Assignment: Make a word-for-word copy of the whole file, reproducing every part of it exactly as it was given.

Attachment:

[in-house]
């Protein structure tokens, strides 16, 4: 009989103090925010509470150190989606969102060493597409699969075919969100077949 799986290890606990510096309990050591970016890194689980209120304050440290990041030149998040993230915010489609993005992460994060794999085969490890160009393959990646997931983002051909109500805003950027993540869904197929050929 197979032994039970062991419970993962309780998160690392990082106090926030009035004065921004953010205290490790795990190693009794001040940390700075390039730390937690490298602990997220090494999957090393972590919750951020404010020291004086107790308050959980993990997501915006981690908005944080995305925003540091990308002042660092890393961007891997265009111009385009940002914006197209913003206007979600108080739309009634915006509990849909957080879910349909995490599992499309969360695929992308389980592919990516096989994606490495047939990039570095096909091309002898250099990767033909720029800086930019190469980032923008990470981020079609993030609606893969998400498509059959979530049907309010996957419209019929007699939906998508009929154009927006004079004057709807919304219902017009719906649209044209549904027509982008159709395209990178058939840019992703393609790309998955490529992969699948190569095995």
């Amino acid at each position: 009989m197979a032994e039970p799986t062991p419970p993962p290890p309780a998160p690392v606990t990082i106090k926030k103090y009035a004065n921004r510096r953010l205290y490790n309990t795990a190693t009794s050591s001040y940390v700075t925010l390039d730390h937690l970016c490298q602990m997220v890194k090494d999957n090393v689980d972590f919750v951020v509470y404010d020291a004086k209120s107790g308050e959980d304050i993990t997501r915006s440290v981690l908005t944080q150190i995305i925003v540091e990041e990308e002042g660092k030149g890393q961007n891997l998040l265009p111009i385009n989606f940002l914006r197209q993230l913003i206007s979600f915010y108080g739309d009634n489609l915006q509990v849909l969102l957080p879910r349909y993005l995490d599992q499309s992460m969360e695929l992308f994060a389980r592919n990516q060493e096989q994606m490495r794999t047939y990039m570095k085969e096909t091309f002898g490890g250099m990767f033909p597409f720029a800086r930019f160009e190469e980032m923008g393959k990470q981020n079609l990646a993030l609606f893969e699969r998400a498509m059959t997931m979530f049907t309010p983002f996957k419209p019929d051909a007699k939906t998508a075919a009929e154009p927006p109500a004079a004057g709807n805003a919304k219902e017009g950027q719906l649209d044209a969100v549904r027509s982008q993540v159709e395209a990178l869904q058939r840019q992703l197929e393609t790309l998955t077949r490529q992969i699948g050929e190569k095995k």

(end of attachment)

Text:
[in-house]
């Protein structure tokens, strides 16, 4: 009989103090925010509470150190989606969102060493597409699969075919969100077949 799986290890606990510096309990050591970016890194689980209120304050440290990041030149998040993230915010489609993005992460994060794999085969490890160009393959990646997931983002051909109500805003950027993540869904197929050929 197979032994039970062991419970993962309780998160690392990082106090926030009035004065921004953010205290490790795990190693009794001040940390700075390039730390937690490298602990997220090494999957090393972590919750951020404010020291004086107790308050959980993990997501915006981690908005944080995305925003540091990308002042660092890393961007891997265009111009385009940002914006197209913003206007979600108080739309009634915006509990849909957080879910349909995490599992499309969360695929992308389980592919990516096989994606490495047939990039570095096909091309002898250099990767033909720029800086930019190469980032923008990470981020079609993030609606893969998400498509059959979530049907309010996957419209019929007699939906998508009929154009927006004079004057709807919304219902017009719906649209044209549904027509982008159709395209990178058939840019992703393609790309998955490529992969699948190569095995």
């Amino acid at each position: 009989m197979a032994e039970p799986t062991p419970p993962p290890p309780a998160p690392v606990t990082i106090k926030k103090y009035a004065n921004r510096r953010l205290y490790n309990t795990a190693t009794s050591s001040y940390v700075t925010l390039d730390h937690l970016c490298q602990m997220v890194k090494d999957n090393v689980d972590f919750v951020v509470y404010d020291a004086k209120s107790g308050e959980d304050i993990t997501r915006s440290v981690l908005t944080q150190i995305i925003v540091e990041e990308e002042g660092k030149g890393q961007n891997l998040l265009p111009i385009n989606f940002l914006r197209q993230l913003i206007s979600f915010y108080g739309d009634n489609l915006q509990v849909l969102l957080p879910r349909y993005l995490d599992q499309s992460m969360e695929l992308f994060a389980r592919n990516q060493e096989q994606m490495r794999t047939y990039m570095k085969e096909t091309f002898g490890g250099m990767f033909p597409f720029a800086r930019f160009e190469e980032m923008g393959k990470q981020n079609l990646a993030l609606f893969e699969r998400a498509m059959t997931m979530f049907t309010p983002f996957k419209p019929d051909a007699k939906t998508a075919a009929e154009p927006p109500a004079a004057g709807n805003a919304k219902e017009g950027q719906l649209d044209a969100v549904r027509s982008q993540v159709e395209a990178l869904q058939r840019q992703l197929e393609t790309l998955t077949r490529q992969i699948g050929e190569k095995k």